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ASME Policy Impact Highlights Role of Engineering in U.S. Clean Energy Goals

ASME Policy Impact Highlights Role of Engineering in U.S. Clean Energy Goals

ASME Highlights the Role of Engineering in Supporting U.S. Clean Energy and Sustainability Goals During Policy Impact 2023

Leaders in U.S. engineering participate in policy advocacy with government and industry officials, culminating in meetings with lawmakers on Capitol Hill

The American Society of Mechanical Engineers (ASME) convened its two-day Policy Impact 2023 event, bringing together U.S. government and industry leaders with ASME members to discuss the vital role of engineering to new developments in clean energy and climate sustainability. The annual event culminated in ASME members meeting with their elected representatives in Congress to discuss the importance of fully investing in science and engineering efforts to meet future climate and sustainability goals.

“In the coming years and decades, climate change will claim a role in nearly every problem that engineers face,” said ASME Executive Director/CEO Tom Costabile in his opening remarks for Policy Impact 2023. “As a member-focused organization, ASME occupies a unique position as a global standards developer, educator, and influencer across sectors, industries, and borders. Engineers are natural problem solvers, and ASME is committed to developing the tools and training needed to find and implement sustainable climate action for the benefit of humanity. Together, I am confident we can leverage our unique global position to affect positive change.”

Noting the Biden Administration’s historic climate change goals—including an ambitious reduction in U.S. greenhouse gas emissions—keynote speaker Sally Benson, Ph.D., Deputy Director of Energy in the White House Office of Science and Technology Policy (OSTP), outlined the important role of mechanical engineers in meeting the technology challenges along the path to a net-zero emission economy by 2050. 

The Biden-Harris Administration recently published an assessment of R&D opportunities to achieve climate goals, which outlines key areas where technological innovation can drive major progress towards decarbonization goals.

“There is a tremendous amount of work we have to do over the next 30 years to meet our climate goals,” she said. “Mechanical engineers have an absolutely central role to play in that.”

Benson outlined how research opportunities for mechanical engineers align with climate initiatives, including building a net-zero power grid, achieving low-GHG emission heating and cooling for buildings, enabling net-zero aviation and industrial products, and deploying advanced nuclear technologies, including small modular reactors and fusion energy.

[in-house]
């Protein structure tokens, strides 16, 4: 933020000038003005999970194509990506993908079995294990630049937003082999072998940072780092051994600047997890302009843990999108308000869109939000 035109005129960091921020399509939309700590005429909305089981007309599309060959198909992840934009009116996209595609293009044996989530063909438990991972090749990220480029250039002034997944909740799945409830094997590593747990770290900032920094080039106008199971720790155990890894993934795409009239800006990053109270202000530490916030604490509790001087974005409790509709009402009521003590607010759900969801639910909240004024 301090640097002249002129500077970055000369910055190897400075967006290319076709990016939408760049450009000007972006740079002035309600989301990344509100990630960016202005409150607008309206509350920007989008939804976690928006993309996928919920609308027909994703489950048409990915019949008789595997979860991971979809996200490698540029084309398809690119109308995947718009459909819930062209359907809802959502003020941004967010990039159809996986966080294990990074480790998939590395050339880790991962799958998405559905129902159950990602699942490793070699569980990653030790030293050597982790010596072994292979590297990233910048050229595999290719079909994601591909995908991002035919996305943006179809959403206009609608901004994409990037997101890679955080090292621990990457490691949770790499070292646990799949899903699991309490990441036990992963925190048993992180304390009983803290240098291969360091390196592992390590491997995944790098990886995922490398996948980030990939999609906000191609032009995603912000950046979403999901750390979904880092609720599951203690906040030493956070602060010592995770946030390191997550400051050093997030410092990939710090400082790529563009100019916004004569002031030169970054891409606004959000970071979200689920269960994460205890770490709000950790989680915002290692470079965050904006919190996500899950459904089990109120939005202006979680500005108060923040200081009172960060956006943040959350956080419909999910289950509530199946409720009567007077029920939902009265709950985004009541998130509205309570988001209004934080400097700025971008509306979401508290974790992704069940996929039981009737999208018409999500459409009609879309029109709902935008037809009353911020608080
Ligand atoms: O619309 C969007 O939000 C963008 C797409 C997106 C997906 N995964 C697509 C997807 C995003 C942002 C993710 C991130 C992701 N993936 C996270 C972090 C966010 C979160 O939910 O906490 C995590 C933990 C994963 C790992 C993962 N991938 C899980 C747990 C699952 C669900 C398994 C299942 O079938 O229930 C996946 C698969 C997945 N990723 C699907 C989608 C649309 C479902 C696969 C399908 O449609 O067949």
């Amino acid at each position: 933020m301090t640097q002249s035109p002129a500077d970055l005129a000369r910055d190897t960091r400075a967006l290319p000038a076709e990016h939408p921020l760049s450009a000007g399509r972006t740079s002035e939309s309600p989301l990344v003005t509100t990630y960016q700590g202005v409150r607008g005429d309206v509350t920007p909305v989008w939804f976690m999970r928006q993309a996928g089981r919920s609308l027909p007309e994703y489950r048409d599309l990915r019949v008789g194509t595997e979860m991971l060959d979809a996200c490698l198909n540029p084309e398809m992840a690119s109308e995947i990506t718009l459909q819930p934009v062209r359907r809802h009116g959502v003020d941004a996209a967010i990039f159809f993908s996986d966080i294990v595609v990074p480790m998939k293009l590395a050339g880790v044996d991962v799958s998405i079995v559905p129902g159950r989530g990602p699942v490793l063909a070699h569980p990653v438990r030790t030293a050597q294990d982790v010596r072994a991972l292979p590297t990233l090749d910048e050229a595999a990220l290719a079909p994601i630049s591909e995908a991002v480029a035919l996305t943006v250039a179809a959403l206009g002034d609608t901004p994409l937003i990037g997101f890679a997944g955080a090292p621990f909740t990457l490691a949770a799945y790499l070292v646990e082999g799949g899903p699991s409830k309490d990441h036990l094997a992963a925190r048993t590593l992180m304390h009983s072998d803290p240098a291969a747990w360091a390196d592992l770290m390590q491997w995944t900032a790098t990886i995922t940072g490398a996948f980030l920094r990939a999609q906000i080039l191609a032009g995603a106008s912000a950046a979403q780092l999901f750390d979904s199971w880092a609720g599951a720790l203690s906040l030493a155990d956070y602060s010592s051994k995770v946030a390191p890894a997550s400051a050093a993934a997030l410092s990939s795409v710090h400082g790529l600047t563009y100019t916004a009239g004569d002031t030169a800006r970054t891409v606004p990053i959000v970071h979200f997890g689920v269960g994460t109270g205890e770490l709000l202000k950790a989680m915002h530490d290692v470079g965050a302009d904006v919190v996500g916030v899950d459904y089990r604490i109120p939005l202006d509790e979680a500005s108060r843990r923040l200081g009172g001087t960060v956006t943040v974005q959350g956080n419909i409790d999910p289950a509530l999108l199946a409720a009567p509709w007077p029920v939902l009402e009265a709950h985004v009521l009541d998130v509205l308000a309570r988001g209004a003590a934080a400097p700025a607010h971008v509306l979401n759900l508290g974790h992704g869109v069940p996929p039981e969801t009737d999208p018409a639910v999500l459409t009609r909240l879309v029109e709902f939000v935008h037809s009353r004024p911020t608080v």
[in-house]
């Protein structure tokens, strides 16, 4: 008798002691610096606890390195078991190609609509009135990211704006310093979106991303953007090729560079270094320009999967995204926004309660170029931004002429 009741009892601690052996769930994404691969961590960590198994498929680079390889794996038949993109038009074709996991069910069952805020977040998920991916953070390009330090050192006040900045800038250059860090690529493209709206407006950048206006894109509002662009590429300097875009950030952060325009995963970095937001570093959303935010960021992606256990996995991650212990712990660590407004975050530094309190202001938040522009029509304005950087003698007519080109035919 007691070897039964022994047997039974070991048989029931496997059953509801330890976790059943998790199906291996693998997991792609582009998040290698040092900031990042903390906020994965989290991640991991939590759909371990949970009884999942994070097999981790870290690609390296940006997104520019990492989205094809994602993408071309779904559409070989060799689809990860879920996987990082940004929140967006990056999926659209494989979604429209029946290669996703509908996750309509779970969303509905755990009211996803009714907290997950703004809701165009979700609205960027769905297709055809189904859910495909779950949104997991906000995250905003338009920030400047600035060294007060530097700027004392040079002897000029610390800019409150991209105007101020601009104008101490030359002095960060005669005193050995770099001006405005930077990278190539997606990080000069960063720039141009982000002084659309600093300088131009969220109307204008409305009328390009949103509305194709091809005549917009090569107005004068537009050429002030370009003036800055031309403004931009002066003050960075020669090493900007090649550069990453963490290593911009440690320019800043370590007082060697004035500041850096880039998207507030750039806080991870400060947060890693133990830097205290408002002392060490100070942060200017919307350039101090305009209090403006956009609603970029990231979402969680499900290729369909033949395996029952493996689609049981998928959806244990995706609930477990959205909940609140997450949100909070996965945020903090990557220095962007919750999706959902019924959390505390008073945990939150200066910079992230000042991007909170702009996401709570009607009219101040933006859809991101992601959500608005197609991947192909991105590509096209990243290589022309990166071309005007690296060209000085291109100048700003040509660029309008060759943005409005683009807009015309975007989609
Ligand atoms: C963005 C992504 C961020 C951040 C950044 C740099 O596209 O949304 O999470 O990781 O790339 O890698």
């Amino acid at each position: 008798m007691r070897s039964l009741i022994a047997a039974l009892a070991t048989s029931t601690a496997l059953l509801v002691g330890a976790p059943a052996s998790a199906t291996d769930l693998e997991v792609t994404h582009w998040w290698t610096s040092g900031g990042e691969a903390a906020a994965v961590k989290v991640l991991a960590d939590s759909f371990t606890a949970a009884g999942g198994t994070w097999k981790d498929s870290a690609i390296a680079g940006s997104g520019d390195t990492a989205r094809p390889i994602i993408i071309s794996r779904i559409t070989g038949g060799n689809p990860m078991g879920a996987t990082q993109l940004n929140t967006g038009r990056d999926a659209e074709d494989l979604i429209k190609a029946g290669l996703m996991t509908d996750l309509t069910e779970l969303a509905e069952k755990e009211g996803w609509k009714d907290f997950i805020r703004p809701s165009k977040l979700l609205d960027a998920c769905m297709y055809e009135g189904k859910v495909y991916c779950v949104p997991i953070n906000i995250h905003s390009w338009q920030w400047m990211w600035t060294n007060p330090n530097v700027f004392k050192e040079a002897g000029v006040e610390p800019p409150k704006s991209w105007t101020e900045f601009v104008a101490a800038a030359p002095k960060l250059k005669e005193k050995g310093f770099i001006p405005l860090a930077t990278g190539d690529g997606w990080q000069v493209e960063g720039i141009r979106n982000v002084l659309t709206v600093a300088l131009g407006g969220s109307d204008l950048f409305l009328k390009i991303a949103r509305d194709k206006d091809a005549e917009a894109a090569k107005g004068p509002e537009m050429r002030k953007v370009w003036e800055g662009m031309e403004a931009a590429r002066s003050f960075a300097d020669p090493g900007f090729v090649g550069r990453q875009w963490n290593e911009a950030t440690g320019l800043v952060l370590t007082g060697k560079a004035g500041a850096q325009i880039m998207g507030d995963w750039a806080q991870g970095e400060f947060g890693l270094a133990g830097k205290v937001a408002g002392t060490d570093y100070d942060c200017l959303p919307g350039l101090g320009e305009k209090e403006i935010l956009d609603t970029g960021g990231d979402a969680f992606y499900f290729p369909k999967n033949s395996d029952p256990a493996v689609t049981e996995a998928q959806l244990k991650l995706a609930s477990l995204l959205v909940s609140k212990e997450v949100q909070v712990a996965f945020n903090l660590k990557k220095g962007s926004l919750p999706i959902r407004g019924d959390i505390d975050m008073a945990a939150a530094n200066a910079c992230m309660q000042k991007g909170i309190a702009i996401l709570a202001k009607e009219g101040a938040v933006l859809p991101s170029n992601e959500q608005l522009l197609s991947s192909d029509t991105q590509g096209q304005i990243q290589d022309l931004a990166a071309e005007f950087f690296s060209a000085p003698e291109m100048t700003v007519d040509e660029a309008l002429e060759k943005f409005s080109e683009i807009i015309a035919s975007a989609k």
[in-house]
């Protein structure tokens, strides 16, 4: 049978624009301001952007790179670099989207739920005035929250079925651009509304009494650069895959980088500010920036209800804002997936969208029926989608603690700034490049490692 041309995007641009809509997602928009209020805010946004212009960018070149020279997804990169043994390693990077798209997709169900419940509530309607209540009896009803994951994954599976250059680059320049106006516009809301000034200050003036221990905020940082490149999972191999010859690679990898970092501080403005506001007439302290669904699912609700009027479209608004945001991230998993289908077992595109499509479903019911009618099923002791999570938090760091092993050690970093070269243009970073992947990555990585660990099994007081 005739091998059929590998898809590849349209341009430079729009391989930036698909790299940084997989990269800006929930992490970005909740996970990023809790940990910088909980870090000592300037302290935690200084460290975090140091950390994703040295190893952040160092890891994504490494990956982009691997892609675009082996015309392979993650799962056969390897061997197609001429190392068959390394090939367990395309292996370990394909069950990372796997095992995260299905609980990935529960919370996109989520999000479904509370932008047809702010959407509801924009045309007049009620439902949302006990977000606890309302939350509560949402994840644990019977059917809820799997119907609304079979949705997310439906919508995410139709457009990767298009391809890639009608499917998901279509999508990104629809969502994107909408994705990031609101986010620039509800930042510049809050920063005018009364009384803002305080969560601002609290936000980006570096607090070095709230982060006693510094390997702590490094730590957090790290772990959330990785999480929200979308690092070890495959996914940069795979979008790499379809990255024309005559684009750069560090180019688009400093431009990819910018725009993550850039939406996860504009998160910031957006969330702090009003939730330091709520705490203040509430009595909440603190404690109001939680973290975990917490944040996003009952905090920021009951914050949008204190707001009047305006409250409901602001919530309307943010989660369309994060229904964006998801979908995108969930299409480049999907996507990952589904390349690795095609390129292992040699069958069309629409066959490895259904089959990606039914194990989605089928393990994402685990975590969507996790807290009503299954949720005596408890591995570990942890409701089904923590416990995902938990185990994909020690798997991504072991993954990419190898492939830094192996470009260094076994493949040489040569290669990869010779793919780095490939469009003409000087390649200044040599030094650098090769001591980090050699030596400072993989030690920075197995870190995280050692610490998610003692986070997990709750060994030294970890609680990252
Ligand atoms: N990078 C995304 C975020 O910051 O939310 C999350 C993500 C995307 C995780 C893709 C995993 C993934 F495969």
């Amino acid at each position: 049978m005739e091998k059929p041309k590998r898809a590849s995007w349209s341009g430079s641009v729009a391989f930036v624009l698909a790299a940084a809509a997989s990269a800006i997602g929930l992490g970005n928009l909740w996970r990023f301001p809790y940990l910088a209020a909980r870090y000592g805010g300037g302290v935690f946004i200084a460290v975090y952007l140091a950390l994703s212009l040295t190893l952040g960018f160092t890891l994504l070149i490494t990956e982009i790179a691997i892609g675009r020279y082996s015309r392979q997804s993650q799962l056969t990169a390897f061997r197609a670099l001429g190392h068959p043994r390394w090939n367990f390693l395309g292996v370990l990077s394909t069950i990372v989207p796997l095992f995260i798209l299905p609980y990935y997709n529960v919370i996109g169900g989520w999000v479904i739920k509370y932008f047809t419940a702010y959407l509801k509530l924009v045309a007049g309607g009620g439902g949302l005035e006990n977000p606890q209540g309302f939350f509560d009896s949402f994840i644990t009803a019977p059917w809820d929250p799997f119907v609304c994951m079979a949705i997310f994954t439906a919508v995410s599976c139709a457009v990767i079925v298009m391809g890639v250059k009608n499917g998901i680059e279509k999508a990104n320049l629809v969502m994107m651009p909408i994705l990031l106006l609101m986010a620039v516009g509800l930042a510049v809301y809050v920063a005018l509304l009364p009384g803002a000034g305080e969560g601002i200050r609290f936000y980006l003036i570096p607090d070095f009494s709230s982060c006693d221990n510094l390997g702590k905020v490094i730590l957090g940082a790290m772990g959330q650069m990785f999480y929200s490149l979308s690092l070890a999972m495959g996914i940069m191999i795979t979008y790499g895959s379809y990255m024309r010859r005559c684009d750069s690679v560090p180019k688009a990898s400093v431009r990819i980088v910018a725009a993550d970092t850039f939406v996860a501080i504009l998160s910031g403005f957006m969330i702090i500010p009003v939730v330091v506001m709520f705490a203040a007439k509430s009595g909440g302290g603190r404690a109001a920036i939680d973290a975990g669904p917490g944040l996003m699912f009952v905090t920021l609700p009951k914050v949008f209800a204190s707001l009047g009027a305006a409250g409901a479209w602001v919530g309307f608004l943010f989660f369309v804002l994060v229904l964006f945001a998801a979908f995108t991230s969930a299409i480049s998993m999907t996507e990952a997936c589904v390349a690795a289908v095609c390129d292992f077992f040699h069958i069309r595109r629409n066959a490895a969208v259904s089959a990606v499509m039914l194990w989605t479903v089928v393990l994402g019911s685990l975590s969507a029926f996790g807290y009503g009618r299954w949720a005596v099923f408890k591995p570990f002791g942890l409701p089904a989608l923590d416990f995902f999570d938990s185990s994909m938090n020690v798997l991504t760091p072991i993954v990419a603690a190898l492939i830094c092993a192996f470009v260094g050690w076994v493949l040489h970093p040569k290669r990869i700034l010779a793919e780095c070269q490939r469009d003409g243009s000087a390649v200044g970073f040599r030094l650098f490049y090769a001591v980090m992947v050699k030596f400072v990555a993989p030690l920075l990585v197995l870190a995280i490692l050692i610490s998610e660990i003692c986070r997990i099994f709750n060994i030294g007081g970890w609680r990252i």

During the morning’s panel program, “Climate and Clean Energy: A Washington Outlook” moderated by Rachel Frazin, journalist with The Hill, industry leaders Jeremy Harrell of ClearPath, Sandra Purohit of E2 (Environmental Entrepreneurs), and Kevin Stockert of NextEra Energy discussed recent bipartisan policy progress towards climate and sustainability goals. The panel highlighted how engineers have a key role to play in communicating the value and necessity of climate and sustainability investments, and the importance of building connections between local climate and sustainability investments and national policy leaders in Congress.

In discussing the sustainability challenges facing our nation today, Stockert quoted the CEO of NextEra Energy who said, “Never bet against an engineer.”

Harrell added, “This is our moment. Policy is irrelevant if [engineers] aren't leading the build-out of this giant energy transformation."

During the afternoon’s panel, “Pathway to Progress” moderated by Tom Kurfess, Ph.D., chief manufacturing officer of the Georgia Institute of Technology, industry experts Dale Smith, regional director of environmental sustainability for Boeing, Thomas Behringer, executive vice president and director of nuclear power with Sargent and Lundy, and Iana Aranda, director of engineering for sustainable development at ASME presented a variety of perspectives on engineering sustainability seen through the lens of current government and industry sustainability investments. The panel discussed the role of clean hydrogen and advanced nuclear technologies in reaching decarbonization goals, and how new technology innovation efforts must be aligned with stable and consistent research and workforce development efforts to enable new sustainability pathways to achieve net-zero goals. 

The second day of Policy Impact 2023 focused on congressional visits by ASME members from across the country. ASME members shared with their elected representatives the need to fully fund the new CHIPS and Science Act as well as support ongoing efforts to address the climate and sustainability challenges facing our nation. These advocacy discussions align with ASME’s focus on addressing climate as one of the greatest challenges facing engineers today.

Read ASME’s climate position statement here.

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